Dear readers, With the launch of e-newsletter CUHK in Focus, CUHKUPDates has retired and this site will no longer be updated. To stay abreast of the University’s latest news, please go to https://focus.cuhk.edu.hk. Thank you.
Never have we gone this far to stay apart. Shutting down entire cities and forcing hundreds of millions of people to work and study from home, this pandemic prompted the biggest social distancing exercise in human history. And though it has gone on for months, some degree of separation is here to stay.
‘It all boils down to a formula,’ said Dr. Scotty Luk, director of the University Health Service, explaining the idea of social distancing.
In epidemiology, the spread of a disease in the absence of intervention is measured by the basic reproduction number, R0. The number is the product of three factors: the duration for which a patient can infect others, the pathogen’s own infectivity and the number of people with whom the patient comes into contact. Out of these three factors, the only controllable one is the number of contacts, and one way to control it is precisely social distancing.
‘At the heart of social distancing is preventing group gatherings,’ Dr. Luk explained. When two people socialize, the chances of infection are many times greater than if they are not; when it gets to four people, assuming none of them is wearing a mask, the likelihood becomes exponentially higher.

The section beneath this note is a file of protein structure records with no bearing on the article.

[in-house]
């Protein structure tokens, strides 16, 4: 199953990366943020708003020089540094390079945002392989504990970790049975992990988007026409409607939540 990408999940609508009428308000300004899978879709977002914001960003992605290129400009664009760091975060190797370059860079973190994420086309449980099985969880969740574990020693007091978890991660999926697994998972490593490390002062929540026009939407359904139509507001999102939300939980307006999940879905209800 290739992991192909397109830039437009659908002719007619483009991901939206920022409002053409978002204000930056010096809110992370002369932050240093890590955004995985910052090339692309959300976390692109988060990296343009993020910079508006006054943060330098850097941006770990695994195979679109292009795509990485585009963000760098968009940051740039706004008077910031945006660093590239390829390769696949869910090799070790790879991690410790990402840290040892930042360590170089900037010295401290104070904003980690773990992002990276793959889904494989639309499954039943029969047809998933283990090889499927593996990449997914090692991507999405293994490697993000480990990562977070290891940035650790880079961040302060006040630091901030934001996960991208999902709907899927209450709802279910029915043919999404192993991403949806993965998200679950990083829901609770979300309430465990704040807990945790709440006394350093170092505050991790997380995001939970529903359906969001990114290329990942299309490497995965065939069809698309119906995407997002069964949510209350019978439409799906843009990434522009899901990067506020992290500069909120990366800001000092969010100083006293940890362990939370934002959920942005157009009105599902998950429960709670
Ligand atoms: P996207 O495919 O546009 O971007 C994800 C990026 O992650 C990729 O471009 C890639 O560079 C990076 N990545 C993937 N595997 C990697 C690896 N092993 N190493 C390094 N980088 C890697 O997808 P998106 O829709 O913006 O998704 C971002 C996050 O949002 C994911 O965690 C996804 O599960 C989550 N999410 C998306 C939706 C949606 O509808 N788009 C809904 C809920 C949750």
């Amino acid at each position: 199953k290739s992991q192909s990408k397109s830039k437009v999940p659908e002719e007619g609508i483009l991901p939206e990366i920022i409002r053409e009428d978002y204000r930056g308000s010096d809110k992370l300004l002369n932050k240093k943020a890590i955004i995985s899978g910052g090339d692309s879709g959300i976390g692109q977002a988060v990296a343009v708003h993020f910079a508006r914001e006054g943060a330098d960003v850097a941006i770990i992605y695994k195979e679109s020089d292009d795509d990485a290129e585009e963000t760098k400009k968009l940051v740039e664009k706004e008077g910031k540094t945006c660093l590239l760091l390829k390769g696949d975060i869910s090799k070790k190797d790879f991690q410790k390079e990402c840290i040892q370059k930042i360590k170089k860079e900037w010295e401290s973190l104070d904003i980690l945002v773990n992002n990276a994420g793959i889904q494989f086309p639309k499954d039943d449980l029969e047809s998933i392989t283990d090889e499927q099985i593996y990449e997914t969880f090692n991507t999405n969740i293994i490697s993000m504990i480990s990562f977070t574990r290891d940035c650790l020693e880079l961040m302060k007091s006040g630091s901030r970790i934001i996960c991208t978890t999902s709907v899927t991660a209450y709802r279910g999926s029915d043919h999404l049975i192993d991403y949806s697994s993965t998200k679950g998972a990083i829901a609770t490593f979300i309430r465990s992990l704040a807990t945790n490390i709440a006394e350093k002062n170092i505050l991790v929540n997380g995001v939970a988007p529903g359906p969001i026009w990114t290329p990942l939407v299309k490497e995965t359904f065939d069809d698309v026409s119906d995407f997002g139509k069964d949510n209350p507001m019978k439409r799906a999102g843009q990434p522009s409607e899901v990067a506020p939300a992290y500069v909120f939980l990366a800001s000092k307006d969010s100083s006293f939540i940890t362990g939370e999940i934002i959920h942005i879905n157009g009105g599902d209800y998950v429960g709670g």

‘With social distancing, we can contain the disease to the point where there aren’t too many patients for the medical system to handle,’ Dr. Luk pointed out. Remember there are only so many healthcare resources available at any one time. With too many cases as there were in Lombardy, disaster ensues.
‘What worries us the most and what many fail to grasp is it doesn’t end with the medical system collapsing,’ Dr. Luk said. ‘Following the meltdown in the healthcare sector is the city’s entire infrastructure being devastated. Hospitals are unable to treat patients with other medical needs, while funeral services are put under massive strain.’ Surely we will not forget the many deceased New Yorkers having had to be stored in trucks.
As we are seeing fewer cases here in Hong Kong, we may be anxious to come out of isolation. But in South America, a new wave of infections has just begun. We are out of the pandemic only when it is over everywhere, and Dr. Luk warned that the disease will only go back and forth between the hemispheres as winter descends on one after the other.
‘This relay will go on until there’s a vaccine, a cure or a decay in the virus’ potency after a few generations. These are going to take years.’
This is not to say there is no room for social distancing measures to be eased. As Dr. Luk noted, restrictions are being lifted in a number of countries. The key is to strike a balance.
‘The crisis would be over in a month with a full lockdown around the globe, but that’s impossible,’ said Dr. Luk. ‘We can’t go too far without dealing an unimaginable blow to education, the economy and other human activities. The answer, then, lies in the middle of the spectrum.’